Weather Chaos Likely to Trigger Civil Unrest

Weather chaos could trigger civil unrest

Oxford study calls on Western governments to overhaul security and disaster planning
Jan 28, 2008 04:30 AM

Mitch Potter
Toronto Star

LONDON–The world’s wealthiest countries could face the beginnings of societal
breakdown by mid-century in the form of boiling domestic unrest over climate
change, a new British report warns.

A tide of protest against polluting companies and perceived government inaction
and, in extreme cases, the emergence of new forms of ecoterrorism are among
scenarios outlined by security think tank the Oxford Research Group.

The report, An Uncertain Future: Law Enforcement, National Security and Climate
Change, sounds a warning quite different from the conventional assumption that
carbon-induced global warming could trigger waves of environmental refugees from
abroad driven by the quest for food, water and shelter.

“Most analysis of global warming focuses on the potential for security threats from
`over there’ in the form of mass migration,” said report author Chris Abbott of
Bristol University’s Centre for Governance and International Affairs.

“That may well be the case. But our research indicates that there is a range of
potential threats from civil unrest within the United Kingdom, Canada, the United
States – all the Western nations, in fact. We see those threats growing more acute
over time, if governments continually fail to protect us from climate change.”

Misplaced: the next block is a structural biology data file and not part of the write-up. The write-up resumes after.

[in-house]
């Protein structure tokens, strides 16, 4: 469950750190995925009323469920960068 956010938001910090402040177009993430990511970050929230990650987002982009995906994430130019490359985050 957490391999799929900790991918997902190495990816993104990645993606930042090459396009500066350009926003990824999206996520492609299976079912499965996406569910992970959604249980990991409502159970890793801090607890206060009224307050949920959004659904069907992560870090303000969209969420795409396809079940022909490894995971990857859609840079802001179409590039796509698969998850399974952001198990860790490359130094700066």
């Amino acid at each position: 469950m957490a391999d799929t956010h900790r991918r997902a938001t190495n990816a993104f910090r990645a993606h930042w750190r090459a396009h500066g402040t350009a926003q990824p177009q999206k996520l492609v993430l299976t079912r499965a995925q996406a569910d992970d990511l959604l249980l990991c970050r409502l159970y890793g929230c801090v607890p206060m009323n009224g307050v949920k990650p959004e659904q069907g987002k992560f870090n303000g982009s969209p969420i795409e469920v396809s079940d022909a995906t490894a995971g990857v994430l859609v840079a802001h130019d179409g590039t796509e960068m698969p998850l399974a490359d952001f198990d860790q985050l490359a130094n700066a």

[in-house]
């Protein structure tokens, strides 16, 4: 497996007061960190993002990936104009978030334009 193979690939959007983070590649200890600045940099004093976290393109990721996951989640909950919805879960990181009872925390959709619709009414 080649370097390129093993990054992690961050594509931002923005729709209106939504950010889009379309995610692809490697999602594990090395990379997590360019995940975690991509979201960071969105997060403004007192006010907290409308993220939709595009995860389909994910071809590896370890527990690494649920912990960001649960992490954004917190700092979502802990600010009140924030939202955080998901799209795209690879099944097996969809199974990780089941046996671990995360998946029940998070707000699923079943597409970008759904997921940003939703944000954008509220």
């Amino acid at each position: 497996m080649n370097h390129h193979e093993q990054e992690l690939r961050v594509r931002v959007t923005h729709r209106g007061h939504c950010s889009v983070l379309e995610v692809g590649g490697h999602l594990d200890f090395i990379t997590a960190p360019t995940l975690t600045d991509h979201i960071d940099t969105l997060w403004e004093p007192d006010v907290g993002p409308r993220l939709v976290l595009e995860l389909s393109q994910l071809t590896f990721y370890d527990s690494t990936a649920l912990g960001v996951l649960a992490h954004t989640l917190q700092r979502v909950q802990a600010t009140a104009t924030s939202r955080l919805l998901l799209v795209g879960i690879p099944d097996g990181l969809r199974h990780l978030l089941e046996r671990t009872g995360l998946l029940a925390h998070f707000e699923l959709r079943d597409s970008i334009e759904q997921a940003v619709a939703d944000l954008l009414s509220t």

The Oxford report calls on Western governments to overhaul their approach to
security and disaster planning, with an emphasis on helping police, security and
military forces adapt to preventative, rather than reactive, strategies. A
conventional strategy of using force to deter unrest, the report says, is doomed to

Abbott cited the staging of a “Climate Camp” protest village outside London’s
Heathrow Airport last August as an example of the danger of “tarring a whole
movement with the extremist brush.” Despite a rash of media reports warning that
“ecoterrorists” intended to cripple commercial aviation in Britain, the protest
came and went without a single flight being disturbed.

“The term ecoterrorism is applied very loosely and it is a dangerous game,” Abbott
told the Toronto Star. “The vast majority of the social environmental movement has
a legitimate agenda and does not deserve such an unfair label. But if you look at
current trends and extrapolate the impact of government inaction in the coming
decades, the possibility of far greater unrest later in this century is a serious

The report says that, because Europe and North America have a far greater capacity
to adapt to rapid climate change, neither continent is likely to engage in
climate-related regional conflict predicted in the most resource-depleted parts of
the developing world.

What is “almost certain,” the report said, is that by 2050 droughts, food scarcity
and flooding would trigger the movement of as many as 200 million environmental
refugees. The vast majority is likely to flow toward the developed world, said
Abbott. But internal migration is also a factor that is likely to come with its own
security issues.

Acknowledging that climate change and security is “a young area of analysis,” the
Oxford report said its predictions are likely to change, for better or for worse,
over the coming decades.


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